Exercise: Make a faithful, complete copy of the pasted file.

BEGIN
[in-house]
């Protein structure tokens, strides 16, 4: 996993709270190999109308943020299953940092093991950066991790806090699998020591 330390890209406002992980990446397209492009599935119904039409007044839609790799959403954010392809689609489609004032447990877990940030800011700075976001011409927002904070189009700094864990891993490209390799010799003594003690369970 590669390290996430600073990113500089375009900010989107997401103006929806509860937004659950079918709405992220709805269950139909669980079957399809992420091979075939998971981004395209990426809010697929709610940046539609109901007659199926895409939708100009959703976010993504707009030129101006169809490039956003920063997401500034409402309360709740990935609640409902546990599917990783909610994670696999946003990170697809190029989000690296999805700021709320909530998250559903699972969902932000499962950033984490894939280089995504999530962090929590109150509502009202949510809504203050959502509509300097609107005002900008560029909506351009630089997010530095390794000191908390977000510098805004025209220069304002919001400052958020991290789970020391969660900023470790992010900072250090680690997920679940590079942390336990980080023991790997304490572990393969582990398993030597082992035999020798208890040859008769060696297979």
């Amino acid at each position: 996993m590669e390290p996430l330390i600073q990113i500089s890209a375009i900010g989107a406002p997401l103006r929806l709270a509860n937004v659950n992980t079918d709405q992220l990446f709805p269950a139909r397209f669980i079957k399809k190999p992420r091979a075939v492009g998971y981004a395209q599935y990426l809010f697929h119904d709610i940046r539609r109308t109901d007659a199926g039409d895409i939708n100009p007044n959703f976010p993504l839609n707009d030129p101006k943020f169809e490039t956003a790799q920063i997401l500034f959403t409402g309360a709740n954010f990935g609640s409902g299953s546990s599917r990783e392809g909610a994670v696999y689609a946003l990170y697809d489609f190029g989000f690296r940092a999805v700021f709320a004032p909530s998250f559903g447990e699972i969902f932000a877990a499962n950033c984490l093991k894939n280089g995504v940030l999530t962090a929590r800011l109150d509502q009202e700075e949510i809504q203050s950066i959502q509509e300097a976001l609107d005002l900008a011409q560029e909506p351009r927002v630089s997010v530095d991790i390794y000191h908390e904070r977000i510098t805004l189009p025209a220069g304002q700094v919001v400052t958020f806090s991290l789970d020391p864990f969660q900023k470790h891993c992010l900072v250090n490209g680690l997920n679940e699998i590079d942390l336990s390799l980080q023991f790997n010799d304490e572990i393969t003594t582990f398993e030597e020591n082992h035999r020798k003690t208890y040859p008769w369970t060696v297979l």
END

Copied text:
[in-house]
């Protein structure tokens, strides 16, 4: 996993709270190999109308943020299953940092093991950066991790806090699998020591 330390890209406002992980990446397209492009599935119904039409007044839609790799959403954010392809689609489609004032447990877990940030800011700075976001011409927002904070189009700094864990891993490209390799010799003594003690369970 590669390290996430600073990113500089375009900010989107997401103006929806509860937004659950079918709405992220709805269950139909669980079957399809992420091979075939998971981004395209990426809010697929709610940046539609109901007659199926895409939708100009959703976010993504707009030129101006169809490039956003920063997401500034409402309360709740990935609640409902546990599917990783909610994670696999946003990170697809190029989000690296999805700021709320909530998250559903699972969902932000499962950033984490894939280089995504999530962090929590109150509502009202949510809504203050959502509509300097609107005002900008560029909506351009630089997010530095390794000191908390977000510098805004025209220069304002919001400052958020991290789970020391969660900023470790992010900072250090680690997920679940590079942390336990980080023991790997304490572990393969582990398993030597082992035999020798208890040859008769060696297979």
């Amino acid at each position: 996993m590669e390290p996430l330390i600073q990113i500089s890209a375009i900010g989107a406002p997401l103006r929806l709270a509860n937004v659950n992980t079918d709405q992220l990446f709805p269950a139909r397209f669980i079957k399809k190999p992420r091979a075939v492009g998971y981004a395209q599935y990426l809010f697929h119904d709610i940046r539609r109308t109901d007659a199926g039409d895409i939708n100009p007044n959703f976010p993504l839609n707009d030129p101006k943020f169809e490039t956003a790799q920063i997401l500034f959403t409402g309360a709740n954010f990935g609640s409902g299953s546990s599917r990783e392809g909610a994670v696999y689609a946003l990170y697809d489609f190029g989000f690296r940092a999805v700021f709320a004032p909530s998250f559903g447990e699972i969902f932000a877990a499962n950033c984490l093991k894939n280089g995504v940030l999530t962090a929590r800011l109150d509502q009202e700075e949510i809504q203050s950066i959502q509509e300097a976001l609107d005002l900008a011409q560029e909506p351009r927002v630089s997010v530095d991790i390794y000191h908390e904070r977000i510098t805004l189009p025209a220069g304002q700094v919001v400052t958020f806090s991290l789970d020391p864990f969660q900023k470790h891993c992010l900072v250090n490209g680690l997920n679940e699998i590079d942390l336990s390799l980080q023991f790997n010799d304490e572990i393969t003594t582990f398993e030597e020591n082992h035999r020798k003690t208890y040859p008769w369970t060696v297979l």